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Russians study W.Va. businesses

September 03, 1998

Russians visit WV businessBy DAVE McMILLION / Staff Writer, Charles Town

photo: RIC DUGAN / staff photographer




BARDANE, W.Va. - A group of 26 business representatives from the former Soviet Union toured local manufacturing companies in the Eastern Panhandle Wednesday, trying not to worry about the chaos in their home country.

"They're very nervous about it, very anxious," said Aimee Santimore, a U.S. Department of Commerce representative who was leading the group.

The group's trip to the Panhandle capped off a six-week visit to the United States to learn advanced concepts in warehousing, distribution and manufacturing, and hopefully build trade ties here.

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Meanwhile, financial markets and the currency have collapsed in Russia and the government has defaulted on its debts. The crash has threatened to bring down the country's banking systems and has sent reverberations through world markets.

Elena Korobkova, who helps run a Russian cosmetic manufacturer, describes it as a situation that has gone from "bad to worse."

Korobkova talked about the situation in Russia following a tour of Norm Thompson Outfitters, a mail-order company in the Burr Industrial Park that specializes in clothing and outdoor apparel. The group then visited nearby Royal Vendors, a soft drink vending machine plant in the industrial park.

The breakdown of communism created a wealth of new opportunities for Russian manufacturers that had been tightly controlled by their government. But the new beginning also posed obstacles.

Korobkova, chief cosmetologist for the Grim cosmetic factory in St. Petersburg, Russia, said there were problems getting raw materials and finding help to maintain equipment after the fall of communism. The government had helped handle those issues, but after the revolution, it was up to the companies, she said.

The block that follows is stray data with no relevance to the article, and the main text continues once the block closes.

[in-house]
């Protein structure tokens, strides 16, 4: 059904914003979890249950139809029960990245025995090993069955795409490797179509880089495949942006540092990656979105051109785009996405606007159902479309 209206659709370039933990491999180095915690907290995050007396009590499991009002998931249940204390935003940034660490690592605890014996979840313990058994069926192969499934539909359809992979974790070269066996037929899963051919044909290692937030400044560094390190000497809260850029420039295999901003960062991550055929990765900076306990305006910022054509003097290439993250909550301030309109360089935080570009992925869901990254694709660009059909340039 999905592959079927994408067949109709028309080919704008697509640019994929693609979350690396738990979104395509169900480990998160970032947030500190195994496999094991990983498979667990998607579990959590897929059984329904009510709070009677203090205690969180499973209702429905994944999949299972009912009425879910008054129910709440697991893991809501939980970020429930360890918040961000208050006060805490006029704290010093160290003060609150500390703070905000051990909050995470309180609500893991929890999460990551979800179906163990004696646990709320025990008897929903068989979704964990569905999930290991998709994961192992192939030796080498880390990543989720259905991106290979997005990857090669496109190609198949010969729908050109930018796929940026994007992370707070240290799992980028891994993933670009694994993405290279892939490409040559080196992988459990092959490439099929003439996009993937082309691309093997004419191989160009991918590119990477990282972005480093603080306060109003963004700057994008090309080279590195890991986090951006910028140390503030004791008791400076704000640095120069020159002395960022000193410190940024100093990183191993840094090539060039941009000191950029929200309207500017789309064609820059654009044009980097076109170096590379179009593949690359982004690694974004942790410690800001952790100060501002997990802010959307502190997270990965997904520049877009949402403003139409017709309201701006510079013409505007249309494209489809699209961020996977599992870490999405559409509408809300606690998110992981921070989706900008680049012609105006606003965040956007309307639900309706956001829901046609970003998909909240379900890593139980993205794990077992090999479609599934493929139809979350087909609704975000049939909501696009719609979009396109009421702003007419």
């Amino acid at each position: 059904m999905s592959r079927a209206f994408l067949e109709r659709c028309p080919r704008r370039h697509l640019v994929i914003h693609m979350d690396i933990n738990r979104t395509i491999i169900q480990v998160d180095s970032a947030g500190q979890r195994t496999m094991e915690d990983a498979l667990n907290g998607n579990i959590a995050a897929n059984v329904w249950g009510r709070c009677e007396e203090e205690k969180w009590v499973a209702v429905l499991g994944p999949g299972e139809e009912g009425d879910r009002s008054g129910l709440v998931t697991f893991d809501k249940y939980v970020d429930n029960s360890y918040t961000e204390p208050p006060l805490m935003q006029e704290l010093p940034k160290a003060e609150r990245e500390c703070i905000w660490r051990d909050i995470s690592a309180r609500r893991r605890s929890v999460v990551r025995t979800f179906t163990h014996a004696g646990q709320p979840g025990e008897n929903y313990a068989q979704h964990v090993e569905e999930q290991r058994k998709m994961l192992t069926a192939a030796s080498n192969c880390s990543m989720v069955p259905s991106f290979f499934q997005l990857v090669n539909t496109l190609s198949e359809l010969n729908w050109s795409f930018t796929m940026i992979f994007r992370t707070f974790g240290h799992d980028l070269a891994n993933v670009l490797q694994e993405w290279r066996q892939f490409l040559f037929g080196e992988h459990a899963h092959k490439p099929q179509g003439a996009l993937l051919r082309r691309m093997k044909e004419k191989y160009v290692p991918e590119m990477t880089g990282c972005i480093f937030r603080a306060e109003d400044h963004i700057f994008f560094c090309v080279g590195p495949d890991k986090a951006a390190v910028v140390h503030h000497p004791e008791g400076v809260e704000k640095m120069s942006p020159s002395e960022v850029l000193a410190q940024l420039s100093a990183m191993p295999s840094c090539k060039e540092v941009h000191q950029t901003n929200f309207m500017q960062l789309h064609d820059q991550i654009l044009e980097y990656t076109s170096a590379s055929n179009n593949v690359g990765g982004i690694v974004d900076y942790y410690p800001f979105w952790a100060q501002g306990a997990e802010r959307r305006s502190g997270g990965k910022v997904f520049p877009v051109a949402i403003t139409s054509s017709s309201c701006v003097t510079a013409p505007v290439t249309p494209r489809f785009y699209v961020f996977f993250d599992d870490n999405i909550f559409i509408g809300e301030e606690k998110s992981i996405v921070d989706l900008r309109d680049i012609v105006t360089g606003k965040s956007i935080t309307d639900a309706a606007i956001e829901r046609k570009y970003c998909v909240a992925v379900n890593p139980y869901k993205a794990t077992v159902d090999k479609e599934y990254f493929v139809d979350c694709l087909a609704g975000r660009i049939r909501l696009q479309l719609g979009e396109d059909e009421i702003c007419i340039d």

"We do everything with our own means. We get no subsidies," said Korobkova, speaking through an interpreter.

Troubles widened with the recent economic crisis in Russia.

Members of the group could not understand U.S. news reports about the crisis because they speak little English. Paul Raphael Friedman, an interpreter who traveled with the group on a large tour bus, updated them every morning on the bus by relaying news reports over a microphone.

"It's very hard for us to learn what is happening," said Korobkova.

The group traveled throughout the East, visiting large manufacturers like Bristol Myers-Squibb in Stanford, Conn., and Kimberly Clark in Neenah, Wis., said Santimore, who works for the U.S. Department of Commerce's Special American Business Internship Training Program.

Santimore said the group appeared to enjoy seeing businesses in the rolling farmland of the Eastern Panhandle after trips through major cities.

Korobkova said it was nice to see people "having fun" while they work, and she was impressed by the high level of technology at local manufacturing companies.

"It's real teamwork," she said.

The tour to the Panhandle was coordinated by the West Virginia International Trade Development Council, which was created by development authorities in Jefferson, Berkeley and Morgan counties to spur international business here.

Earlier in the day, the group toured Seely Pine Furniture in Berkeley Springs, W.Va., and Corning Glass Works in Berkeley County, W.Va.

Many Russian business groups have visited the Panhandle in recent years to study business and tax systems here.

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